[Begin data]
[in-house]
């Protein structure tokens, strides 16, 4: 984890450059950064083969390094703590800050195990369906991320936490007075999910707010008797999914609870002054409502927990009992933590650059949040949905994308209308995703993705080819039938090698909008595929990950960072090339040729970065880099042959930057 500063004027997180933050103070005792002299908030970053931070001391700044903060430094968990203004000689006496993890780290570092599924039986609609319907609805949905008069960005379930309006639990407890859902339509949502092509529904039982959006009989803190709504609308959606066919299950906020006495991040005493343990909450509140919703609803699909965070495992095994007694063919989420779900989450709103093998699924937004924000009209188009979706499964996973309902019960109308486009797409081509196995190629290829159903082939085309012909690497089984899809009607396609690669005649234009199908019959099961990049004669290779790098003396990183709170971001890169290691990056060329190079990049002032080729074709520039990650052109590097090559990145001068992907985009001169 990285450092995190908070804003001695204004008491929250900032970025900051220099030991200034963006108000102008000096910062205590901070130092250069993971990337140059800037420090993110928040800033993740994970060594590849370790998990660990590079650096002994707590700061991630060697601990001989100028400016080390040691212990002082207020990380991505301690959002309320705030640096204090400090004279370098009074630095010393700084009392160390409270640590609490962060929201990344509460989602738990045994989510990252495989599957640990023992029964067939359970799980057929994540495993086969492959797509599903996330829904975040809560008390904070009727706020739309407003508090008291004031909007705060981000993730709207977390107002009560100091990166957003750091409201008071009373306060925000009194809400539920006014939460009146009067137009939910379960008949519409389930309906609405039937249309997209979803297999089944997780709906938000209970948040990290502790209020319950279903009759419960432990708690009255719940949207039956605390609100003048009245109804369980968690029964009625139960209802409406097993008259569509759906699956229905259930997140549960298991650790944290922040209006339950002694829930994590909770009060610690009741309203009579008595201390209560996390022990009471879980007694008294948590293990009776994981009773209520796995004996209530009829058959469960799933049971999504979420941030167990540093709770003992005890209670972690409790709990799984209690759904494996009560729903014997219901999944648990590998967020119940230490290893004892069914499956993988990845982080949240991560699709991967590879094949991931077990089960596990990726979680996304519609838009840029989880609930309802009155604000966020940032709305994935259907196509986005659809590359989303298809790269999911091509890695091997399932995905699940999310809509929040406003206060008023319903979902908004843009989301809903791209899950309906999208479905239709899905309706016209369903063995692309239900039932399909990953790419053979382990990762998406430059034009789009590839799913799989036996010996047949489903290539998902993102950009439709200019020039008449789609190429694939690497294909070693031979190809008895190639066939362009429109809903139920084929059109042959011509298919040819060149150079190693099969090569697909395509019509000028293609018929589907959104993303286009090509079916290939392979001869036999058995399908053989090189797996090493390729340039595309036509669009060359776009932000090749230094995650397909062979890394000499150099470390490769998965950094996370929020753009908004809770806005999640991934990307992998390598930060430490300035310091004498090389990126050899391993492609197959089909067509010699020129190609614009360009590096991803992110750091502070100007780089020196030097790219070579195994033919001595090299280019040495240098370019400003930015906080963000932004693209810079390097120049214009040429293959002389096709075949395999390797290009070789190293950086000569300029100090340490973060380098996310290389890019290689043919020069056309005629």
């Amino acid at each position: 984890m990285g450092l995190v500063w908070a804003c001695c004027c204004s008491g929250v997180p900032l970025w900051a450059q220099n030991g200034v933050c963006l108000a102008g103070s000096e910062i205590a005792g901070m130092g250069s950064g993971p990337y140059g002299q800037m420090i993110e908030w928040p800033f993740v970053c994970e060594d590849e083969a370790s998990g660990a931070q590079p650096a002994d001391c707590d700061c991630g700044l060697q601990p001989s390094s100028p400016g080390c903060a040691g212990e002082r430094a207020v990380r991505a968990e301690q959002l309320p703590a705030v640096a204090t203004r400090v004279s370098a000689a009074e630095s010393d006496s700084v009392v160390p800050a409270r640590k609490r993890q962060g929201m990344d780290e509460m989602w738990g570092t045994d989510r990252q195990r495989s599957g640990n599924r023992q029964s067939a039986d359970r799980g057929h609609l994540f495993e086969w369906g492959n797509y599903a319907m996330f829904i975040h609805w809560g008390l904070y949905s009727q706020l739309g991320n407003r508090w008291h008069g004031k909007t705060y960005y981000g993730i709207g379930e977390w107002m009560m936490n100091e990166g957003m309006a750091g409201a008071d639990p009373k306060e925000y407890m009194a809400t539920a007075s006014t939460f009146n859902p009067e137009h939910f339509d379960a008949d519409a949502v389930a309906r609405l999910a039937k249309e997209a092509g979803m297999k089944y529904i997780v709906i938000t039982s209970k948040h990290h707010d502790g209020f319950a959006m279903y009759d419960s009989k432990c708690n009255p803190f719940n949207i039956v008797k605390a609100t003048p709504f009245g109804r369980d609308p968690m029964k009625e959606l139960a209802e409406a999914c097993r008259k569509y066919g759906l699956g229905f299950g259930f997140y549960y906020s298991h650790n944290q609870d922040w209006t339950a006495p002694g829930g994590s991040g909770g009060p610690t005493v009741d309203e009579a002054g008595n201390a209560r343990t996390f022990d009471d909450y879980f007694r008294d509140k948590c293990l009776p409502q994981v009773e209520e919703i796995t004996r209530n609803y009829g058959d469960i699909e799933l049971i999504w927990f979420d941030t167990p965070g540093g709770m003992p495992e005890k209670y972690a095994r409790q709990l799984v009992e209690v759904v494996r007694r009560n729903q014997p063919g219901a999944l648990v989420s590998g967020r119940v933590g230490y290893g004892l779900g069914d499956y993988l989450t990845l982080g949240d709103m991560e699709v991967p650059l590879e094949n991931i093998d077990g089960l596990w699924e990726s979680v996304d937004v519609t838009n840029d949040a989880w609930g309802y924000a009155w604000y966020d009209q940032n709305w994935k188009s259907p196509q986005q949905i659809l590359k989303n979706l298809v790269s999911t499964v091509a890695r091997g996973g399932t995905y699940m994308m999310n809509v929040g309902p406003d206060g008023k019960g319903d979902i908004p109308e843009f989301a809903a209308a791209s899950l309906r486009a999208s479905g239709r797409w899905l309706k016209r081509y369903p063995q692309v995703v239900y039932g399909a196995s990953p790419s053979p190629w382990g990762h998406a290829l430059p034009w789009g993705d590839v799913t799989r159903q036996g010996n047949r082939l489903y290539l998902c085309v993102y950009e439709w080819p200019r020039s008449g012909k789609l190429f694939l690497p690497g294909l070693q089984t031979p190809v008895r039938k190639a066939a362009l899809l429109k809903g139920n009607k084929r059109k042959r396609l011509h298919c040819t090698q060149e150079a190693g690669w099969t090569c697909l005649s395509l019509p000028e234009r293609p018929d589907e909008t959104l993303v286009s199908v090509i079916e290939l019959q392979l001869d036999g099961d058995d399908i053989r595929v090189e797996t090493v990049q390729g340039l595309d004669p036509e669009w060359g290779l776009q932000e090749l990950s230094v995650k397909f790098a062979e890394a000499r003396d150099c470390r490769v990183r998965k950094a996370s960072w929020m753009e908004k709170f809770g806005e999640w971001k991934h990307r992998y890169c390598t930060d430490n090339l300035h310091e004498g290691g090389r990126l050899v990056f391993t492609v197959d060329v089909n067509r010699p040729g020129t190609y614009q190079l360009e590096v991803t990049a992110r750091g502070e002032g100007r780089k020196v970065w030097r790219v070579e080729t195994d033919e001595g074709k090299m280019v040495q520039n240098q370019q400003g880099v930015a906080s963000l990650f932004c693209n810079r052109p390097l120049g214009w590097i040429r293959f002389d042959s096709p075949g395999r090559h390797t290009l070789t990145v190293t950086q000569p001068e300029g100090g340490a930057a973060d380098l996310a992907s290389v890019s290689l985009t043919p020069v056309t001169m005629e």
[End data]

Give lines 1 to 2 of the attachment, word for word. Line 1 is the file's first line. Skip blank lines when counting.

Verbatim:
[in-house]
């Protein structure tokens, strides 16, 4: 984890450059950064083969390094703590800050195990369906991320936490007075999910707010008797999914609870002054409502927990009992933590650059949040949905994308209308995703993705080819039938090698909008595929990950960072090339040729970065880099042959930057 500063004027997180933050103070005792002299908030970053931070001391700044903060430094968990203004000689006496993890780290570092599924039986609609319907609805949905008069960005379930309006639990407890859902339509949502092509529904039982959006009989803190709504609308959606066919299950906020006495991040005493343990909450509140919703609803699909965070495992095994007694063919989420779900989450709103093998699924937004924000009209188009979706499964996973309902019960109308486009797409081509196995190629290829159903082939085309012909690497089984899809009607396609690669005649234009199908019959099961990049004669290779790098003396990183709170971001890169290691990056060329190079990049002032080729074709520039990650052109590097090559990145001068992907985009001169 990285450092995190908070804003001695204004008491929250900032970025900051220099030991200034963006108000102008000096910062205590901070130092250069993971990337140059800037420090993110928040800033993740994970060594590849370790998990660990590079650096002994707590700061991630060697601990001989100028400016080390040691212990002082207020990380991505301690959002309320705030640096204090400090004279370098009074630095010393700084009392160390409270640590609490962060929201990344509460989602738990045994989510990252495989599957640990023992029964067939359970799980057929994540495993086969492959797509599903996330829904975040809560008390904070009727706020739309407003508090008291004031909007705060981000993730709207977390107002009560100091990166957003750091409201008071009373306060925000009194809400539920006014939460009146009067137009939910379960008949519409389930309906609405039937249309997209979803297999089944997780709906938000209970948040990290502790209020319950279903009759419960432990708690009255719940949207039956605390609100003048009245109804369980968690029964009625139960209802409406097993008259569509759906699956229905259930997140549960298991650790944290922040209006339950002694829930994590909770009060610690009741309203009579008595201390209560996390022990009471879980007694008294948590293990009776994981009773209520796995004996209530009829058959469960799933049971999504979420941030167990540093709770003992005890209670972690409790709990799984209690759904494996009560729903014997219901999944648990590998967020119940230490290893004892069914499956993988990845982080949240991560699709991967590879094949991931077990089960596990990726979680996304519609838009840029989880609930309802009155604000966020940032709305994935259907196509986005659809590359989303298809790269999911091509890695091997399932995905699940999310809509929040406003206060008023319903979902908004843009989301809903791209899950309906999208479905239709899905309706016209369903063995692309239900039932399909990953790419053979382990990762998406430059034009789009590839799913799989036996010996047949489903290539998902993102950009439709200019020039008449789609190429694939690497294909070693031979190809008895190639066939362009429109809903139920084929059109042959011509298919040819060149150079190693099969090569697909395509019509000028293609018929589907959104993303286009090509079916290939392979001869036999058995399908053989090189797996090493390729340039595309036509669009060359776009932000090749230094995650397909062979890394000499150099470390490769998965950094996370929020753009908004809770806005999640991934990307992998390598930060430490300035310091004498090389990126050899391993492609197959089909067509010699020129190609614009360009590096991803992110750091502070100007780089020196030097790219070579195994033919001595090299280019040495240098370019400003930015906080963000932004693209810079390097120049214009040429293959002389096709075949395999390797290009070789190293950086000569300029100090340490973060380098996310290389890019290689043919020069056309005629």